Ohio Signature Drive to Legalize Cannabis Misses Mark
Lukasz Stefanski | Adobe Stock

Ohio Signature Drive to Legalize Cannabis Misses Mark

The Coalition to Regulate Marijuana Like Alcohol has until Jan. 14 to collect 13,062 more valid signatures.

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January 4, 2022

Elections officials in Ohio rejected more than 87,000 signatures among the 206,943 signatures submitted in support of an initiated statute to legalize adult-use cannabis, bringing the petition effort short of its mark.  

The Coalition to Regulate Marijuana Like Alcohol announced Dec. 20 it submitted the signatures and its petitions to Secretary of State Frank LaRose, whose office, in coordination with county-level boards of elections, validated 57.9% of the signatures—leaving the group 13,062 signatures shy of the 132,877 signatures needed to send the proposal to lawmakers.  

LaRose informed the group of the shortcoming in a letter on Jan. 3, cleveland.com reported. The coalition now has until Jan. 14 to collect the additional 13,062 signatures.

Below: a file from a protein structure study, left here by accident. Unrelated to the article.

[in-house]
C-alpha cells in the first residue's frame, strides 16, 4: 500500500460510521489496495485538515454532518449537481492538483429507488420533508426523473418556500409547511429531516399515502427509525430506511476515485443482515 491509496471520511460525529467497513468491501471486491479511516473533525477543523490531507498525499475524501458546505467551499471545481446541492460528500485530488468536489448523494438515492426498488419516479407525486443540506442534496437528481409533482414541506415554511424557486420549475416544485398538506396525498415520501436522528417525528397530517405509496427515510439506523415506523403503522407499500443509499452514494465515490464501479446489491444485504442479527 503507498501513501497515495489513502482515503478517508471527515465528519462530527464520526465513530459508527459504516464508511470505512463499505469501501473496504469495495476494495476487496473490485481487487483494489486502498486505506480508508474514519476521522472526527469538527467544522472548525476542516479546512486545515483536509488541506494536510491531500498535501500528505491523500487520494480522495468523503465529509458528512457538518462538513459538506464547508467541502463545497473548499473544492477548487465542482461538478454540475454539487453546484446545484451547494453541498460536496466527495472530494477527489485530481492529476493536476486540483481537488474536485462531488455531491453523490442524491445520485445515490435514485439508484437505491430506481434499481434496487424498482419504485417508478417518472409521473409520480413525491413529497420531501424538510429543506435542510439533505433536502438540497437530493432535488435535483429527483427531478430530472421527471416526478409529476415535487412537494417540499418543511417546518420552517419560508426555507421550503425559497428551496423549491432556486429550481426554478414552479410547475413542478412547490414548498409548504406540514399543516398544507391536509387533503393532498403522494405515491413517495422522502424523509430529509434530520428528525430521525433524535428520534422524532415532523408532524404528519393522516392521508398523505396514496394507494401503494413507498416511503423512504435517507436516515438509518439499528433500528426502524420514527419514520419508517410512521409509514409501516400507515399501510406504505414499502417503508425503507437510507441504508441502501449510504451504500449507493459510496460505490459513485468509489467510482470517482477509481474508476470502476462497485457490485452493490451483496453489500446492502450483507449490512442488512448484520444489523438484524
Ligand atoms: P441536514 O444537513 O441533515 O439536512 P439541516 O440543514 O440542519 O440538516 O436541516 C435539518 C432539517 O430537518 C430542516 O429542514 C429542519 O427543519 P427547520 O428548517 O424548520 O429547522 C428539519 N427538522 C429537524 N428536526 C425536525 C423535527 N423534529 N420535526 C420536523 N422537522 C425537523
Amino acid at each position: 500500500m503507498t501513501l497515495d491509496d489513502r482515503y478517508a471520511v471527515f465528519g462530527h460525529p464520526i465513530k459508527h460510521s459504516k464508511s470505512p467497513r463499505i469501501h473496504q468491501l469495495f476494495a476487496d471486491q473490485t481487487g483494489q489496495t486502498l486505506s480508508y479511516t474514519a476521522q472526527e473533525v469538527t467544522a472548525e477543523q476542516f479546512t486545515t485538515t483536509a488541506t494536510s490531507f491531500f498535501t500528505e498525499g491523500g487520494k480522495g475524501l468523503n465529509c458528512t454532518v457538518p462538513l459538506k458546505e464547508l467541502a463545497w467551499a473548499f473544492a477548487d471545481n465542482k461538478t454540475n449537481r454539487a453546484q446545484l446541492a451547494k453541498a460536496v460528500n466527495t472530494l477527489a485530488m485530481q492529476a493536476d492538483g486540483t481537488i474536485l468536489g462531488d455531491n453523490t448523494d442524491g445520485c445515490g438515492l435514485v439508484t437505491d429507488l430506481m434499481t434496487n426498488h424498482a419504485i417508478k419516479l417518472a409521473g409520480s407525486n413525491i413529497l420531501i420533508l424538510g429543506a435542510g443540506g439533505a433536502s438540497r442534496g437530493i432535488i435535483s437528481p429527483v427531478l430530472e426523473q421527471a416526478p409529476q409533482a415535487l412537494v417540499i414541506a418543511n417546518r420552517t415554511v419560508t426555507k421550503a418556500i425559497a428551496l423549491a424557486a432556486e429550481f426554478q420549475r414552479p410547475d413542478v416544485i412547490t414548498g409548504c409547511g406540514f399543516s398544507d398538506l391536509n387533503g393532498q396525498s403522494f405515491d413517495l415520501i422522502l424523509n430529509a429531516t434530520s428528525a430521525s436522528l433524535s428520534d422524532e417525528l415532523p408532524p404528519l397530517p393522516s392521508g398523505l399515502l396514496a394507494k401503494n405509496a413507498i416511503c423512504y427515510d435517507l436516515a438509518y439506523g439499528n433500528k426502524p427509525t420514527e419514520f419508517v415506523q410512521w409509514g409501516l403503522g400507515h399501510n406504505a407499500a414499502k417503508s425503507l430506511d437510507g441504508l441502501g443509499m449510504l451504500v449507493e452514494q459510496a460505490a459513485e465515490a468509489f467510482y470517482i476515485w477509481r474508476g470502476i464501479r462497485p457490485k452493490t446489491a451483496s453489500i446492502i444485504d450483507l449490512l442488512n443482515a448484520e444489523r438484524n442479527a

Ohio-based attorney and group spokesman Tom Haren said he’s confident the coalition will gather the needed signatures ahead of next week’s deadline. 

“We’ve got a veritable army of folks who will be out gathering signatures,” Haren told cleveland.com. “We view this as a blip in the process.”

Submitting more signatures than needed is routine for petition drives, as state officials cannot certify signatures of citizens who do not write their information legibly or who are not registered to vote. 

Should the petition drive succeed by the Jan. 14 deadline, the Ohio Legislature will have four months to consider the coalition’s proposed statute, which aims to legalize the personal use, sale and possession of adult-use cannabis. More specifically, the petition seeks to allow adults 21 and older to buy and possess up to 2.5 ounces of cannabis (or 15 grams of extract) and grow up to six plants per person or 12 plants per household.

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If state lawmakers do not enact the initiative petition proposal into law as submitted by the coalition within four months, then the group could collect an additional 132,877 signatures (265,754 total) to present the issue to Ohio voters on the Nov. 8, 2022, ballot.